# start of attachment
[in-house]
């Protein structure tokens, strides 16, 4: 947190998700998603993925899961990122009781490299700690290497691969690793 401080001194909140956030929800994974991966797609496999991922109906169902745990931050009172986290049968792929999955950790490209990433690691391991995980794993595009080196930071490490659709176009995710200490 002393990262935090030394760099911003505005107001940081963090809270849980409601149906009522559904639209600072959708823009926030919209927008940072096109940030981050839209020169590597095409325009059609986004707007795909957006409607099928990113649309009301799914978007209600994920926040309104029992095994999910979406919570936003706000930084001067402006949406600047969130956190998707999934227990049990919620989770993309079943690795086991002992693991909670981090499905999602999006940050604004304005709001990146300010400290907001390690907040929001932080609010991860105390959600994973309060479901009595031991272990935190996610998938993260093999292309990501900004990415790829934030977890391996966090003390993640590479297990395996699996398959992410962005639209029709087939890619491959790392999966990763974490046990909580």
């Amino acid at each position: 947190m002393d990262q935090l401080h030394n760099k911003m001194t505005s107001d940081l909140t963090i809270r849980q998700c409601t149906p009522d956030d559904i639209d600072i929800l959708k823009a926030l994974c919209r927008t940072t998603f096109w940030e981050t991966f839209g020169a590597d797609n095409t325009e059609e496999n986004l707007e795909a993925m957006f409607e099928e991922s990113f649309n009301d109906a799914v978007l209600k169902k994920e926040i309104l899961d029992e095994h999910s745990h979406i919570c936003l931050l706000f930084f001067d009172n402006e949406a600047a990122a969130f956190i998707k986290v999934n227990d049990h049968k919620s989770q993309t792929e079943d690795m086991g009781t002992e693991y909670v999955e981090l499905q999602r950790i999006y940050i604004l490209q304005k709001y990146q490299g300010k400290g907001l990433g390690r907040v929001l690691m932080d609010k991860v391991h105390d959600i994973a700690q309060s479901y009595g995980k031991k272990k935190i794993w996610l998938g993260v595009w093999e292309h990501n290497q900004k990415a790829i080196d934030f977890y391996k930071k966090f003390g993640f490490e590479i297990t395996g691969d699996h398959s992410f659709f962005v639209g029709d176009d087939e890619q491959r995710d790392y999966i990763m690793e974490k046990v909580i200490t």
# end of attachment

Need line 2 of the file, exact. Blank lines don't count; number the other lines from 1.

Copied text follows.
């Protein structure tokens, strides 16, 4: 947190998700998603993925899961990122009781490299700690290497691969690793 401080001194909140956030929800994974991966797609496999991922109906169902745990931050009172986290049968792929999955950790490209990433690691391991995980794993595009080196930071490490659709176009995710200490 002393990262935090030394760099911003505005107001940081963090809270849980409601149906009522559904639209600072959708823009926030919209927008940072096109940030981050839209020169590597095409325009059609986004707007795909957006409607099928990113649309009301799914978007209600994920926040309104029992095994999910979406919570936003706000930084001067402006949406600047969130956190998707999934227990049990919620989770993309079943690795086991002992693991909670981090499905999602999006940050604004304005709001990146300010400290907001390690907040929001932080609010991860105390959600994973309060479901009595031991272990935190996610998938993260093999292309990501900004990415790829934030977890391996966090003390993640590479297990395996699996398959992410962005639209029709087939890619491959790392999966990763974490046990909580």